My PhD viva took place on the 8th December 2010 after three year’s doctoral research facilitated by a Collaborative Doctoral Award within the Religion and Society Programme funded by the Arts and Humanities Research Council (AHRC).
The thesis, “Giving something back”: A case study of woodland burial and human experience at Barton Glebe, engages with the recent innovation in British funerary rites known as ‘natural’ burial. It does so through an interview-based case study of one particular natural burial site called Barton Glebe that offers ‘woodland’ burial in Cambridgeshire. This natural burial ground is quite unique compared to the other 207 sites in Britain, because it is affiliated with the Church of England and consecrated. The majority of natural burial sites are not consecrated and are managed by local authorities. Barton Glebe and the Arbory Trust, a Christian charity who own and manage the woodland burial ground, were conceived by Revd. Peter Owen-Jones who presented the BBC’s ‘Around the World in 80 Faiths’ whilst he was an incumbent in the Diocese of Ely in Cambridgeshire in the 1990s.
The thesis presents a socio-cultural analysis of how those in contemporary Britain engage with natural burial, forge continuity of self, identity, memory and tradition in the context of death and funerary rituals. Through ethnographic description and socio-cultural analysis the values, concepts and behaviours aligned with natural burial are documented from the perspective of the bereaved, pre-registered users, site providers, eco-coffin suppliers, funeral directors, clergy and civil and humanist celebrants.
The thesis begins by providing an overview of natural burial in Britain in which historical and cultural continuities between contemporary British natural burial provision and prior disposal practises are compared; especially with the innovation of cremation and the garden cemetery movement in the nineteenth century. It would appear that the legacy of Romanticism is very much alive in the allure and landscaping of natural burial grounds in the UK.
My thesis documents how a natural burial site is not only a physical landscape but also an emotional landscape, in which emotions and memory are socio-spatially articulated through ‘nature’. As the seasons change, so does the appearance of a natural burial ground and therefore the emotional responses of visitors. I also argue that the dead are not necessarily given sovereign status in natural burial grounds – a feature that distinguishes them from other places of burial – but rather, it is the ‘natural’ world that becomes a feature at these burial grounds. This factor creates a therapeutic landscape for the bereaved that is having an impact upon funerary and grave visiting behaviour by becoming more informal and idiosyncratic. My research shows however, that whilst the dead may not be granted sovereign status in a natural burial ground, they very rarely become anonymous. Bereaved visitors to natural burial grounds have many unobserved strategies for preserving the identity and location of the deceased, as the thesis documents.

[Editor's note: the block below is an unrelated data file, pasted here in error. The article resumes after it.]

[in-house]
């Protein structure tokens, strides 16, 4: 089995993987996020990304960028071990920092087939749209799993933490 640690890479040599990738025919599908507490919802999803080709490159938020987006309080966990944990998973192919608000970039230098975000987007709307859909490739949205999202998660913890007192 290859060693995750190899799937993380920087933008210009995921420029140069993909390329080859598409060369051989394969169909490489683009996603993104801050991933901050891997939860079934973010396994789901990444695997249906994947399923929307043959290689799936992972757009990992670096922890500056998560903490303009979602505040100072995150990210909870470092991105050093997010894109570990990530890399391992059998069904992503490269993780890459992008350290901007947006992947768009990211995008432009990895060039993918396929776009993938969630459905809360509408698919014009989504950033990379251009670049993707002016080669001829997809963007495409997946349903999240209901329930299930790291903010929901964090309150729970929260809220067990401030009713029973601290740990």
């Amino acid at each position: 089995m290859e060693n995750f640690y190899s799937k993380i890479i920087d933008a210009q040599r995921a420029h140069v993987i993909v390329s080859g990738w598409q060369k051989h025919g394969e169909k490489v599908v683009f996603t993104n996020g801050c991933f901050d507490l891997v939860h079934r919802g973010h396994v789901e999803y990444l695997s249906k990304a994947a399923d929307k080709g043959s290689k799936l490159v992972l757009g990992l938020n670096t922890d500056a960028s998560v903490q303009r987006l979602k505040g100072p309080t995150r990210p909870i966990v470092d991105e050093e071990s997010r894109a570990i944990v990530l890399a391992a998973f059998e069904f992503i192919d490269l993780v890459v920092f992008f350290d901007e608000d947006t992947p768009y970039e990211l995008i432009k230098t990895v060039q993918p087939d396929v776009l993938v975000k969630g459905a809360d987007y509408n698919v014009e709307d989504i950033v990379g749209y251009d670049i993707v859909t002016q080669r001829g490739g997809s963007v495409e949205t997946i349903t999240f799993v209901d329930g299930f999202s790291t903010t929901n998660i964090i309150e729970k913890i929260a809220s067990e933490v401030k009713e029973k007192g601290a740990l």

A grave planted with spring flowers at Barton Glebe.
My research also documents a variety of attitudes to ‘eco-coffins’ and motivations for families or individuals to chose natural burial. Interestingly, the desire to not be a burden upon surviving kin through grave visiting and headstone maintenance is one of the most commonly given reasons for individual’s choosing natural burial. This is also a reason that has been well documented in cremation preferences and a number of those interviewed in my research had indeed changed their wills from a preference for cremation to natural burial. This begs the question of to what extent the innovation of natural burial threatens the cremation industry.
My thesis concludes that the motives to “give something back” and to “return to nature”, often articulated by those who pre-register at natural burial sites, allows these people to affirm their core values and imagine continuity of identity beyond death, whilst the desire to “be of use” grants personal salvation for some pre-registered users. Natural burial presents an opportunity for gift-giving and salvation in the context of death therefore.
Natural burial is also the latest innovation in burial provision that allows the bereaved to adjust to life in the absence of those held dear, by emphasising continuity in the cycles of life and death in ‘nature’. As one widower explained, at Barton Glebe death becomes “just like the leaves falling off a tree.”
Barton Glebe in July 2008.
The AHRC’s Religion and Society programme generously funded my doctoral research.
Each year the AHRC provides approximately £112 million from the Government to support research and postgraduate study in the arts and humanities, from languages and law, archaeology and English literature to design and creative and performing arts. In any one year, the AHRC makes approximately 700 research awards and around 1,300 postgraduate awards. Awards are made after a rigorous peer review process, to ensure that only applications of the highest quality are funded. The quality and range of research supported by this investment of public funds not only provides social and cultural benefits but also contributes to the economic success of the UK.